Lawmakers and activists pushing for the legalization of recreational cannabis during last year’s legislative sessions said they likely will have to come back to tighten up the law in the future.
So it should be no surprise that they’re back this year.
But the lone cannabis bill making its way through this year’s 30-day legislative session — Senate Bill 100 — would involve more than just minor technical tweaks, the chairman of the Senate Judiciary Committee said Sunday.
It also would allow those opening micro cannabis businesses to increase the number of plants they can grow from 200 to 1,000.
And it would allow existing nonprofit agencies that grow medical cannabis to convert their status to for-profit.
The proposed changes to the Cannabis Regulation Act speak to the complexity and unanswered questions about an industry that, its champions say, will create thousands of jobs and provide a jolt of financial vitality into the state.
“We always hear we have technical fixes from the last session,” Sen. Joseph Cervantes, D-Las Cruces, said during Sunday’s hearing. “Some of these are. Some are substantive changes in our policies.”
Cervantes, chairman of the committee, was one of the more critical, or dubious, legislators to question the laws creating the Cannabis Regulation Act last year.
“Less than a year later we’re already changing it,” he said Sunday, which means “we didn’t get it right.”
The new cannabis bill is aimed at clarifying some rules approved last year — like one that says someone who has a commercial liquor license cannot obtain a cannabis production or retail license. Language in SB 100 makes it clear that one person can in fact hold those two licenses but cannot sell alcohol and cannabis at one business site.
But more work needs to be done on determining the rules for the industry, which was heralded as one that would create jobs, pump more money into the state economy and allow everyday New Mexicans a chance to profit from cannabis farming, said Linda Trujillo, superintendent of the state Regulation and Licensing Department.
She said her agency is learning as it unravels all the components to legalizing cannabis, such as production, manufacturing, retail and the economy of it all.
When Cervantes asked Trujillo why her agency was increasing the plant-count cap for micro businesses, she said it has become obvious that those growers could never make a profit with such a limited amount of product.
“It has become very clear the larger businesses have the upper hand,” she said, noting those bigger outfits can grow up to 20,000 plants a year.
She, Cervantes and others in the industry all say the state’s current 30-plus medical cannabis businesses already have a head start on homegrown micro operators who might still be looking for capital, land and the necessary water rights to get growing.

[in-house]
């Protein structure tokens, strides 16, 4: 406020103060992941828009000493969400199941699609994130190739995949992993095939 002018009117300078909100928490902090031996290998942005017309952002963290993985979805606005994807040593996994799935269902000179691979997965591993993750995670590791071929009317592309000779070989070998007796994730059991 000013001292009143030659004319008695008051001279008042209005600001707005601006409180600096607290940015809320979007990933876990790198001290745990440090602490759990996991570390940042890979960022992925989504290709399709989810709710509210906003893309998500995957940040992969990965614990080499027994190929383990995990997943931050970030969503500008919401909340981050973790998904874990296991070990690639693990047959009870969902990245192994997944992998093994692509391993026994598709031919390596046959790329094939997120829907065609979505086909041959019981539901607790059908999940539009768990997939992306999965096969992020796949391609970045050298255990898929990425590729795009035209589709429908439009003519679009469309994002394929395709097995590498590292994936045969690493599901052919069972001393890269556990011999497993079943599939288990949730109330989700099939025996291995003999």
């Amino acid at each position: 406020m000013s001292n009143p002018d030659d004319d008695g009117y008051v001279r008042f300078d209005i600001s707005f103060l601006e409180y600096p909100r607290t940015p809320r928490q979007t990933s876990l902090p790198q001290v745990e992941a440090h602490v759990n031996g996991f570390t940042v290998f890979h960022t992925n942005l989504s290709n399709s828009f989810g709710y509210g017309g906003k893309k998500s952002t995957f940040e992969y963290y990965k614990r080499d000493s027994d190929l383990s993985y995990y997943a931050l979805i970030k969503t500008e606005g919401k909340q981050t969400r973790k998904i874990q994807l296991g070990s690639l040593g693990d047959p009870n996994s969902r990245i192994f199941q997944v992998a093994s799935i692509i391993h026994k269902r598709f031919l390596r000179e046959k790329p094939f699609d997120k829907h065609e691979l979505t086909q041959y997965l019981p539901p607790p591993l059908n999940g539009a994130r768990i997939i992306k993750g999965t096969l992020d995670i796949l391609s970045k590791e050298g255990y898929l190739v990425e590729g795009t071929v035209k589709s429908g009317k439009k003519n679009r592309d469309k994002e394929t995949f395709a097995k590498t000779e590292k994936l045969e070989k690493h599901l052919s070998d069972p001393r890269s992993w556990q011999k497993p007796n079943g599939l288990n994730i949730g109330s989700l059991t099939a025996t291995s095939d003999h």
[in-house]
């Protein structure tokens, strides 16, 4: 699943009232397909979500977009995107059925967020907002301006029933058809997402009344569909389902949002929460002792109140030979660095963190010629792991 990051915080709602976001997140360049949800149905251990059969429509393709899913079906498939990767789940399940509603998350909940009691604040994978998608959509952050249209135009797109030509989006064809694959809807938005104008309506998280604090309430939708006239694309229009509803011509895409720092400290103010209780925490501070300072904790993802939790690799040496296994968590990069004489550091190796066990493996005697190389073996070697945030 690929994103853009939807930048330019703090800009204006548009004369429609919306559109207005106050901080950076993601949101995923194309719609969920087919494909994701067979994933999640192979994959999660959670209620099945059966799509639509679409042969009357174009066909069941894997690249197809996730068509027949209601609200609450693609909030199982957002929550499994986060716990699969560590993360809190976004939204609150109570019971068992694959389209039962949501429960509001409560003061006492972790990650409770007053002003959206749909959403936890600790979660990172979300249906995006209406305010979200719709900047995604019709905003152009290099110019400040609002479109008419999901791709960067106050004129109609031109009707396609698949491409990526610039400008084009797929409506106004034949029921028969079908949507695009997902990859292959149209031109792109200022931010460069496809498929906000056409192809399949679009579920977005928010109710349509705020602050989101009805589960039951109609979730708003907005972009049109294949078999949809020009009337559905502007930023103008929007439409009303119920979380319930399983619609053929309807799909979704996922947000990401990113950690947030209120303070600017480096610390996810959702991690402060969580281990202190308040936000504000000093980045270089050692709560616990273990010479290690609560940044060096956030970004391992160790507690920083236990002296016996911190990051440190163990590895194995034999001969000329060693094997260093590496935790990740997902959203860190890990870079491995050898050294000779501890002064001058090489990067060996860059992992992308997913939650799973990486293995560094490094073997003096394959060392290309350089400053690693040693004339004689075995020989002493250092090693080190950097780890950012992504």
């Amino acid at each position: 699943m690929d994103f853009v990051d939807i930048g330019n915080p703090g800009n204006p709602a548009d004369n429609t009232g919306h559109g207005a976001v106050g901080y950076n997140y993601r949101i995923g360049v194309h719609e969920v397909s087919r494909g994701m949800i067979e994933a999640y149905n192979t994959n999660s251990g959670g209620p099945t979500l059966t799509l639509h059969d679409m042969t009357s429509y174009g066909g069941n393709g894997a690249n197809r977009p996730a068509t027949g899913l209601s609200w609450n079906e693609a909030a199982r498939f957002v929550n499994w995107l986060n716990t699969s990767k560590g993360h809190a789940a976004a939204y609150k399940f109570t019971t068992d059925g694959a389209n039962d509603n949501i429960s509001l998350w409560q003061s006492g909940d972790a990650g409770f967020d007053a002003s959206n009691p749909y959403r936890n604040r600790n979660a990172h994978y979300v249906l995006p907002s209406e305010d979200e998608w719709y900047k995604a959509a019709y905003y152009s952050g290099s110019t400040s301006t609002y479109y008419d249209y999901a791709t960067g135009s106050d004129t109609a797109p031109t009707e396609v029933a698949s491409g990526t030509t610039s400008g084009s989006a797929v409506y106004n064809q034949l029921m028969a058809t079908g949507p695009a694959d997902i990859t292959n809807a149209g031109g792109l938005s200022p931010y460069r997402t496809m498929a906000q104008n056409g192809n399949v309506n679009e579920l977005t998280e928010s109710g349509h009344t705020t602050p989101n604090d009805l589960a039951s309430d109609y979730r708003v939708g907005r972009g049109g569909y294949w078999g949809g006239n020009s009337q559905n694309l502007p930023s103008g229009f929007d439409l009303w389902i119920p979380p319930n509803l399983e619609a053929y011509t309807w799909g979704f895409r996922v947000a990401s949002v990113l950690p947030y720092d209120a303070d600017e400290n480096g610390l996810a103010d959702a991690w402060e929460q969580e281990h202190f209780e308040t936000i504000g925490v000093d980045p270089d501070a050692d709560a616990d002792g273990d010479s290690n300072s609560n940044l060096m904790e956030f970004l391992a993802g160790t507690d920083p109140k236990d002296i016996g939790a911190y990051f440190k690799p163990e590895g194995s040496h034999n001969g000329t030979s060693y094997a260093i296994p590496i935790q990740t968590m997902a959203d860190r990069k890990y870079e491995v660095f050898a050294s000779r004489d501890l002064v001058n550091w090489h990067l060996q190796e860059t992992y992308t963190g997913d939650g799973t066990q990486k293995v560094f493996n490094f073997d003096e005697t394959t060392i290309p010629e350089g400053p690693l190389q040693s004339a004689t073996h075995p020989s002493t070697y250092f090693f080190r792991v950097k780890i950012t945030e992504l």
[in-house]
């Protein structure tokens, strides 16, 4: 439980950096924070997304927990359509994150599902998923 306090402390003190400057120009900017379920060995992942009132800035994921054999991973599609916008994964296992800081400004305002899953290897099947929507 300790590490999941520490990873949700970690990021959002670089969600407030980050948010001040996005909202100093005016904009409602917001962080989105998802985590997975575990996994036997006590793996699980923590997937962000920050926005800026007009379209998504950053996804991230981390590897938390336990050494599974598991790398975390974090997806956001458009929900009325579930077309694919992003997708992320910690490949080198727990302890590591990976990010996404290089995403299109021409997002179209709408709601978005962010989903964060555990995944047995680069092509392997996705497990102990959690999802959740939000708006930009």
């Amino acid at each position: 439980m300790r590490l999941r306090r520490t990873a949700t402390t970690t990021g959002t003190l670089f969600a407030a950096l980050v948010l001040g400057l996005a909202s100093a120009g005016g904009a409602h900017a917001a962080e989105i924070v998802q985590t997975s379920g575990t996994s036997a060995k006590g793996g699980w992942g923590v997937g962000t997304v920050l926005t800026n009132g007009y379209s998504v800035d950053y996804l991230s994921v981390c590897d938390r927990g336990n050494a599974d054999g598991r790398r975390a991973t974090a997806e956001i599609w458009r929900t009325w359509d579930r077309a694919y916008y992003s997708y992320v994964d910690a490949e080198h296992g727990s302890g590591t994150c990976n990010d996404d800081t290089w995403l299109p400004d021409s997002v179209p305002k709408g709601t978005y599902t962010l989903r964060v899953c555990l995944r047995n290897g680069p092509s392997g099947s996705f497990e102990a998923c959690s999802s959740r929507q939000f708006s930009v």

That was a concern voiced by many last year as lawmakers struggled to put all the difficult-to-fit pieces into a broad legal cannabis platform. Trujillo and other advocates have been proposing measures to help those smaller cannabis businesses get a foothold in the cannabis industry.
In December, Trujillo pushed lawmakers to support a plan to provide up to $250,000 in loans to those entrepreneurs.
Trujillo acknowledged she has been learning a lot on the job since Gov. Michelle Lujan Grisham appointed her department secretary just over a year ago.
“I was not the cannabis czar. I knew very little about cannabis,” she told Cervantes.
Cervantes praised her openness. In politics, he said, “candor and honesty and reputation are the only things of value. I want to thank you because I trust you. You’ve been very candid even when sometimes it’s not easy to do so.”
Republican lawmakers on the committee also expressed concern that allowing the current nonprofit medical cannabis producers to switch to for-profit opens the door for any of those companies to sell the rights to their companies — and hence their rights to licenses.
As such, said Sen. Cliff Pirtle, R-Roswell, said those cannabis licenses could become valuable — much like the state’s liquor licenses, which for decades turned into documents of treasure that could be sold or passed on to other liquor establishments.
Some estimates put those liquor license sales as high as $500,000.
“There is a way to sell that [cannabis] license without actually selling that license,” Pirtle said of the possible transfer of cannabis company rights from one business to another.
Trujillo said that is a challenge the state will have to take up but noted those licenses need to be renewed annually regardless, which will make the task of keeping track of them easier.
New Mexico legalized the production, sale and use of recreational marijuana last year for adults 21 and older. Sales are scheduled to begin April 1.